5. Telecommunications – The telecommunications sector in Estonia has attracted huge foreign investments especially from Nordic countries that have invested in high technology and communication networks. Estonia telecommunications are the most developed in Eastern and Central Europe. The country’s broadband DSL access is the leading among the countries located in Eastern Europe. Estonia possesses over 1,006 free Wi-Fi zones in the country as well as a large network of mobile phone networks.

Compliance Highlights

  • The Tax and Customs Board – also known by its acronym MTA, is the taxation authority in the Republic of Estonia. It is an agency of the Ministry of Finance.

    The agency deals with collection of revenue for the state budget, the implementation of tax laws, customs rules and related legislation, enforcement, licensing gambling companies and lottery organizations, supervision and inspection of gambling and lotteries, and provision of service to citizens and e-residents to aid in fulfilment of tax liability and customs procedures.

  • The Labor Inspectorate  – a government agency operating within the Ministry of Social Affairs responsible for enforcing labor legislation. The Labor Inspectorate is divided into four departments Work Environment, Labor Relations, Communications, Finance and Administration Department. The Work Environment Department is responsible for occupational health and safety issues and the Labor Relations Department is responsible for inspections in the area of labor relations.

Labor Contracts Law

Laws that Regulate Labor Relationships

Most elements of employment law are covered by the Employment Contracts Act of 2008, supported by specific pieces of legislation. These include:

  • Health Insurance Act
  • Family Benefits Act
  • Gender Equality Act
  • Equal Treatment Act
  • Labor Market Services and Benefits Act
  • Law of Obligations Act
  • Personal Data Protection Act
  • Public Information Act
  • Electronic Communications Act
  • Cybersecurity Act
  • The Language Act
  • The Aliens Act
  • European Union’s General Data Protection Regulation

Any employees engaged in Estonia will be covered by the Employment Contracts Act, the Law of Obligations Act and a host of supplementary legislation covering all aspects entitlements, benefits, and compensation. General requirements applying to all contracts include:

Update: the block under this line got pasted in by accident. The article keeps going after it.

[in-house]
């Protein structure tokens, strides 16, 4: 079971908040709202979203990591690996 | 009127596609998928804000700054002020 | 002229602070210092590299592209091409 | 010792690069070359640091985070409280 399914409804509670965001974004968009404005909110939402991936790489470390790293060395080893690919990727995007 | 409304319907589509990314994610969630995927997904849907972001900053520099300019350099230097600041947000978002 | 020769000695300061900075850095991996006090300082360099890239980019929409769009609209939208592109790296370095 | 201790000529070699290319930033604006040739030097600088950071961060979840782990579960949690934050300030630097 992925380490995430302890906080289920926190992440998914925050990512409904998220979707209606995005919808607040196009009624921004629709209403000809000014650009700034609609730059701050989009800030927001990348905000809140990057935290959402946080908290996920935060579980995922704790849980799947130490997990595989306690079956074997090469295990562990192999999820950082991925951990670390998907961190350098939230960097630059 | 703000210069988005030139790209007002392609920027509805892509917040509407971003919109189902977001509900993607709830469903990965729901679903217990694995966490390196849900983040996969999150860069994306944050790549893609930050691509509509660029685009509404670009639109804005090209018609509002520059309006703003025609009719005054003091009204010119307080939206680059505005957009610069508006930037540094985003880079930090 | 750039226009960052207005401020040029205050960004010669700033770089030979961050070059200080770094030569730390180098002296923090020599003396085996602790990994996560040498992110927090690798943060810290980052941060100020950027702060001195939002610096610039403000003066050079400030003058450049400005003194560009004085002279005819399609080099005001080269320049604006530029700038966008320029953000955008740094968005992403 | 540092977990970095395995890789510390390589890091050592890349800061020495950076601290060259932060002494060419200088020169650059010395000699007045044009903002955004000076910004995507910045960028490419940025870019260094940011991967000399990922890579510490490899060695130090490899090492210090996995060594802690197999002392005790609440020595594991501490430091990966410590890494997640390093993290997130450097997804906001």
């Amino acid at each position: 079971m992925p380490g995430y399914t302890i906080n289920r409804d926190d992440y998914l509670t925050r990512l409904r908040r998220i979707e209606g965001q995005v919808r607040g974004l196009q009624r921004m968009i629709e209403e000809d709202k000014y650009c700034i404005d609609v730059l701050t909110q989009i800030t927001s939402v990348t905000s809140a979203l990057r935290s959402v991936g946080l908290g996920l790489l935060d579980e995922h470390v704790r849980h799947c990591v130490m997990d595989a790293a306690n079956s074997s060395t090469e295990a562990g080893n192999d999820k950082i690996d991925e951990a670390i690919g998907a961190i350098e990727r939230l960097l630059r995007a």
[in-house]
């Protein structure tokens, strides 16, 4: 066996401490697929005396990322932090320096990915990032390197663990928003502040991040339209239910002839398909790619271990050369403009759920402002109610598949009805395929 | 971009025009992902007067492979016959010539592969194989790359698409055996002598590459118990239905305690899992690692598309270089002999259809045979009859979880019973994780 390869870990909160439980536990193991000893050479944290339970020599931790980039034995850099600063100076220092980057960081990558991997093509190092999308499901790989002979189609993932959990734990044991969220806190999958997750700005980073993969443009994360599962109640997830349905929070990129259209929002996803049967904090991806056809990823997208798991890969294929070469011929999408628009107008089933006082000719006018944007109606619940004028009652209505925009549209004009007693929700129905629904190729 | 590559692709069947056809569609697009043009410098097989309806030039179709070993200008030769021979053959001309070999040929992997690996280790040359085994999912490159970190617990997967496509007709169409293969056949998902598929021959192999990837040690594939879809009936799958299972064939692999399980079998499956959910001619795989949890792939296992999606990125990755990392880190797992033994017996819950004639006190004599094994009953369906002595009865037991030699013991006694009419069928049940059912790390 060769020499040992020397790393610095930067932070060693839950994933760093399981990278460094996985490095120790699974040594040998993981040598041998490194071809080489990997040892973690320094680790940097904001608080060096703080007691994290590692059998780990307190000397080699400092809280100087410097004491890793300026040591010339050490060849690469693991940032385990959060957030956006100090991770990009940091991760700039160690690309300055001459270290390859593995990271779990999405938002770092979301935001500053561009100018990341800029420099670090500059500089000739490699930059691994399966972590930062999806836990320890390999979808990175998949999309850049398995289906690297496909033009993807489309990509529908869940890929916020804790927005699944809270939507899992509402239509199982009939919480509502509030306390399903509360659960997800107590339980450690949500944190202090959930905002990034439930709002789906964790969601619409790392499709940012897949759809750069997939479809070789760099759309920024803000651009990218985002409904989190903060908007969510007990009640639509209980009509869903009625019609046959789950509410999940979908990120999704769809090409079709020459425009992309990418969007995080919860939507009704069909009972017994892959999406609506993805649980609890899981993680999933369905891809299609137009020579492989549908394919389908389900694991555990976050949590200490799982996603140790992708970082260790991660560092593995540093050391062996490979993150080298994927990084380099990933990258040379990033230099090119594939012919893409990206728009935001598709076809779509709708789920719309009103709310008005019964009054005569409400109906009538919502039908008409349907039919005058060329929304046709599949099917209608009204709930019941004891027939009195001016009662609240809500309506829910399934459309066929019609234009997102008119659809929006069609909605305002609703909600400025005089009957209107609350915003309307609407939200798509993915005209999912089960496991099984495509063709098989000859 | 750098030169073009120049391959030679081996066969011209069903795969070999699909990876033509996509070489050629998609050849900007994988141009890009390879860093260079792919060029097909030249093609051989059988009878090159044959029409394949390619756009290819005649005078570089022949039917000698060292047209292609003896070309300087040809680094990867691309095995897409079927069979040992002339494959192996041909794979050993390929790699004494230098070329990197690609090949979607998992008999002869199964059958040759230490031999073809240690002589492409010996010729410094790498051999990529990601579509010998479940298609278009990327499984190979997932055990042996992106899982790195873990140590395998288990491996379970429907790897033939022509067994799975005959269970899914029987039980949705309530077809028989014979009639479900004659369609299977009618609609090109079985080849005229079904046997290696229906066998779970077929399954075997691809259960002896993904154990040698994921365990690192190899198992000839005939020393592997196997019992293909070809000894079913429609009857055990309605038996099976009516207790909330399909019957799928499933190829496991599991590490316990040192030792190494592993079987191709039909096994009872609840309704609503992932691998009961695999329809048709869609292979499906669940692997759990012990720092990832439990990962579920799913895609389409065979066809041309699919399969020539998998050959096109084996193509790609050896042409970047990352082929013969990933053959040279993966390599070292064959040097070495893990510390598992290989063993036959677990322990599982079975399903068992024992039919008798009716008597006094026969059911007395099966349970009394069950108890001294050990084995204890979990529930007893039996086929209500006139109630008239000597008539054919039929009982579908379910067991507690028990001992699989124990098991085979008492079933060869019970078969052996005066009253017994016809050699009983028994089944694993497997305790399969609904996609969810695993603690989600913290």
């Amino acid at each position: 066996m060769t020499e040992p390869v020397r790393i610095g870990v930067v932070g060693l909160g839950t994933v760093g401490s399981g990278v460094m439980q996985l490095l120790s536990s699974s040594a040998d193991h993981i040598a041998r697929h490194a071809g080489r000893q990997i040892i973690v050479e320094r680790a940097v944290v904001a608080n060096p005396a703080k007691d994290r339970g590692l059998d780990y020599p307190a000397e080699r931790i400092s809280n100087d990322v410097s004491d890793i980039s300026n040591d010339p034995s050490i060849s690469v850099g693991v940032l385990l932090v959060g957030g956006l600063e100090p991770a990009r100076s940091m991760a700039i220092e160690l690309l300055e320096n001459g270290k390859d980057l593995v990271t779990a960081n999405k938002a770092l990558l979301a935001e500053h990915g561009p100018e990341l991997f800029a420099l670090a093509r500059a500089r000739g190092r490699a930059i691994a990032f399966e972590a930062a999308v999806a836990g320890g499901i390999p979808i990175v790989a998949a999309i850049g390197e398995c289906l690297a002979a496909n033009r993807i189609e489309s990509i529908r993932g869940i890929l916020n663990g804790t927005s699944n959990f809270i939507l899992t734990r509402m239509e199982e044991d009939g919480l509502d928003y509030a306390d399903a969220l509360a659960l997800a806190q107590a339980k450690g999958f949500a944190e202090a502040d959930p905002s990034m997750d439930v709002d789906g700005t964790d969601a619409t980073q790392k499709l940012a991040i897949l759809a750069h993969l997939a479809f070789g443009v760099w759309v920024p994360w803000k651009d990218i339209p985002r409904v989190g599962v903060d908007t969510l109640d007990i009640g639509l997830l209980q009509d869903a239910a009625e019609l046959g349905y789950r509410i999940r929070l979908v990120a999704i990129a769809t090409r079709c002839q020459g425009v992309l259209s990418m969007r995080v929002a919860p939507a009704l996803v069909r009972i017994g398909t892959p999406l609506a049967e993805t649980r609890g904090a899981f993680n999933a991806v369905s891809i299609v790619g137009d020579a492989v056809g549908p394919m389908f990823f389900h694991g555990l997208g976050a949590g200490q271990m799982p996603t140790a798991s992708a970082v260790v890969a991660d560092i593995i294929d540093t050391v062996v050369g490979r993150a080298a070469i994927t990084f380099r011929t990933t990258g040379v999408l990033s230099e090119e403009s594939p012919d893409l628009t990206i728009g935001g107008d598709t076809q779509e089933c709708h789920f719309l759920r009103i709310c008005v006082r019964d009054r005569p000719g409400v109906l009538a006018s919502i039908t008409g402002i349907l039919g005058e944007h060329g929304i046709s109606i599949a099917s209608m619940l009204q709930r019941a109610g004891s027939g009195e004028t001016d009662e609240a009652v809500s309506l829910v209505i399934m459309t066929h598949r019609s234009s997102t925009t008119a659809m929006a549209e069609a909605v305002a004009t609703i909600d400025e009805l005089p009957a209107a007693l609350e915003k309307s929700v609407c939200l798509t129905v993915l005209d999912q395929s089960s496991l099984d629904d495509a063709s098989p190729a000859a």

• Contracts should be in writing if employment is for more than 14 days, although there is no strict legal requirement for written contracts. However, the absence of a written contract does not invalidate any agreement between the parties
  • A written contract should be given to the employee before they start work
  • Contracts can be for a fixed or unspecified term and also cover probation periods, which can be up to a maximum of four months
  • Contracts must include identities and full details of all parties; start date of employment and in the case of a fixed-term contract, the end date; job description and location; terms of employment such as salary, working hours, paid vacations; notice periods and termination/ severance terms; and whether collective agreements apply
  • Employers and employees are free to negotiate the terms of their agreement, but these cannot be for less than any statutory minimums.

The main contract types/agreements that affect employment in Estonia include:

  1. Open-ended Employment Contracts:  This is the standard contact in Estonia, for full-time, permanent employment. There is no time limit or stipulated end date, and it is terminated by due process between employer and employee.

  2. Fixed-term Employment Contracts: Employers must demonstrate the need for a fixed-term contract, due to such as seasonal work, a short-term increase in workload, temporarily replacing a member of staff, or tied to a specific project. Successive fixed-term contracts, where there is less than two months between them, are limited to a total of five years, after which they become permanent.